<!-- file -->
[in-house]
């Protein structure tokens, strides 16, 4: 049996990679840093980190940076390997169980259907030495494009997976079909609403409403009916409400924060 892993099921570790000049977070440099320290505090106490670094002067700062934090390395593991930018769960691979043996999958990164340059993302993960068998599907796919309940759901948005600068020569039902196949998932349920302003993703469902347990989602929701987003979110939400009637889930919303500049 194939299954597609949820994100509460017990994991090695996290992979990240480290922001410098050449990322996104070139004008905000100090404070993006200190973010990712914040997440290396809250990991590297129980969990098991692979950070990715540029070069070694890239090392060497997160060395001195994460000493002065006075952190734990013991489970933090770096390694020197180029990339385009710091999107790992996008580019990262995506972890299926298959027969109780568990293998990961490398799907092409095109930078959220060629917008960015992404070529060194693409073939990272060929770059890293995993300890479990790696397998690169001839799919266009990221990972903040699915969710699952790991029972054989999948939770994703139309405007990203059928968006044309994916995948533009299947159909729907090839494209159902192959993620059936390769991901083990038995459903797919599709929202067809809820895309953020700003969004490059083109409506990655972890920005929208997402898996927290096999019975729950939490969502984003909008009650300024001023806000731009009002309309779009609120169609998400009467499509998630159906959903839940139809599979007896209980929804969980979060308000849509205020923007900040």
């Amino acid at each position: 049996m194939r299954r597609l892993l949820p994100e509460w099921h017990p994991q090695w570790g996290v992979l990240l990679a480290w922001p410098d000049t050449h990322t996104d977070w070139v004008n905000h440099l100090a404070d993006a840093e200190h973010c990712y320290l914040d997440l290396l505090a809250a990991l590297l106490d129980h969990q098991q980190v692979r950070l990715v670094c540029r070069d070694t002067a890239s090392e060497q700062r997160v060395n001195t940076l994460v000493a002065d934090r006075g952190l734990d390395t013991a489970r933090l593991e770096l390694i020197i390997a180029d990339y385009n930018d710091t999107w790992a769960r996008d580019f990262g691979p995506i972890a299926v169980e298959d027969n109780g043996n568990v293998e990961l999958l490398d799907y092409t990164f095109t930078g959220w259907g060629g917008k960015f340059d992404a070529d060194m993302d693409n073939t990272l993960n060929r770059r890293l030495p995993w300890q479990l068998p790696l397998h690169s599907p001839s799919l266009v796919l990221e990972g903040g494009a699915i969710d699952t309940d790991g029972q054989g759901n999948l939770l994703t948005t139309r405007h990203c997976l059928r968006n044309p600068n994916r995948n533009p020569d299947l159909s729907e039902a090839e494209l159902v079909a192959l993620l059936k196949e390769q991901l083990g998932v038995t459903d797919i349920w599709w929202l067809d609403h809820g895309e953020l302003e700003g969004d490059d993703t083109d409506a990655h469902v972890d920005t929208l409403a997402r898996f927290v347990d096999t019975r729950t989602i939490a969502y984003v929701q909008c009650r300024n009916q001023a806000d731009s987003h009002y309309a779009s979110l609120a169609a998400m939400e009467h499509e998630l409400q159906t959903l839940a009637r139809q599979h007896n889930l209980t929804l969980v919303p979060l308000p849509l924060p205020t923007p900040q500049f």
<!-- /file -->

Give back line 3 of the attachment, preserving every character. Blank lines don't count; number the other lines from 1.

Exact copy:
């Amino acid at each position: 049996m194939r299954r597609l892993l949820p994100e509460w099921h017990p994991q090695w570790g996290v992979l990240l990679a480290w922001p410098d000049t050449h990322t996104d977070w070139v004008n905000h440099l100090a404070d993006a840093e200190h973010c990712y320290l914040d997440l290396l505090a809250a990991l590297l106490d129980h969990q098991q980190v692979r950070l990715v670094c540029r070069d070694t002067a890239s090392e060497q700062r997160v060395n001195t940076l994460v000493a002065d934090r006075g952190l734990d390395t013991a489970r933090l593991e770096l390694i020197i390997a180029d990339y385009n930018d710091t999107w790992a769960r996008d580019f990262g691979p995506i972890a299926v169980e298959d027969n109780g043996n568990v293998e990961l999958l490398d799907y092409t990164f095109t930078g959220w259907g060629g917008k960015f340059d992404a070529d060194m993302d693409n073939t990272l993960n060929r770059r890293l030495p995993w300890q479990l068998p790696l397998h690169s599907p001839s799919l266009v796919l990221e990972g903040g494009a699915i969710d699952t309940d790991g029972q054989g759901n999948l939770l994703t948005t139309r405007h990203c997976l059928r968006n044309p600068n994916r995948n533009p020569d299947l159909s729907e039902a090839e494209l159902v079909a192959l993620l059936k196949e390769q991901l083990g998932v038995t459903d797919i349920w599709w929202l067809d609403h809820g895309e953020l302003e700003g969004d490059d993703t083109d409506a990655h469902v972890d920005t929208l409403a997402r898996f927290v347990d096999t019975r729950t989602i939490a969502y984003v929701q909008c009650r300024n009916q001023a806000d731009s987003h009002y309309a779009s979110l609120a169609a998400m939400e009467h499509e998630l409400q159906t959903l839940a009637r139809q599979h007896n889930l209980t929804l969980v919303p979060l308000p849509l924060p205020t923007p900040q500049f």